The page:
Judge rules against officer in shotgun shooting

Judge rules against officer in shotgun shooting

PORTLAND, Ore. – A grand jury won’t be hearing evidence that a Portland police officer thinks will clear him after he mistakenly shot a man with real ammunition instead of a beanbag round in June.

Officer Dane Reister wanted to argue the city’s procedures and lack of safeguards led to the mix-up between live ammunition and non-lethal rounds, but a judge ruled Tuesday to not let a grand jury hear that argument.

On June 30th, Reister shot a man armed with a knife and behaving erratically in Downtown Portland.

His lawyer wanted to question city officials, including the police chief, Mayor Sam Adams, Commissioner Dan Saltzman and police supervisors about why they have officers use shotguns capable of firing both kinds of rounds.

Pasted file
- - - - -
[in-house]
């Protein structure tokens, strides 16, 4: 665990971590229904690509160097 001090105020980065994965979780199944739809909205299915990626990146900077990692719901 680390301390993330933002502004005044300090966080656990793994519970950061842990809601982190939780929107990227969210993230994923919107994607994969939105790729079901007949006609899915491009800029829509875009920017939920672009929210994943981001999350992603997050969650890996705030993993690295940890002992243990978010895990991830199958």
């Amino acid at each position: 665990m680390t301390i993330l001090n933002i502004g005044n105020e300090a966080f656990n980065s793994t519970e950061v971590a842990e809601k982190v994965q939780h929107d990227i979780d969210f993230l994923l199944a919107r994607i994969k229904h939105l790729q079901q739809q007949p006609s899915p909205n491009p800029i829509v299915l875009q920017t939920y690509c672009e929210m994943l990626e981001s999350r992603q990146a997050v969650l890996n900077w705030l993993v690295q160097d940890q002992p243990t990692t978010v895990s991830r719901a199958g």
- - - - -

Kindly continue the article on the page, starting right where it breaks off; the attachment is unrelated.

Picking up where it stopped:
“That would show deliberate decisions made not to employ alternative platforms that would have avoided the problems that occurred,” said Reister’s defense attorney Janet Hoffman.

The city’s lawyer argued underlying factors like training and procedures are things for a trial judge or jury to consider at trial if a grand jury decides to indict Reister.

“There is no authority by a criminal defense attorney to subpoena anyone into a grand jury proceeding,” said Deputy City Attorney Jim Rice.

The grand jury is deciding whether to indict the Reister in the shooting.

Monday, the judge ruled the district attorney can tell the grand jury about a training incident in 2006 when Officer Reister forgot his tear gas gun was loaded and he fired a round that struck another officer in the leg.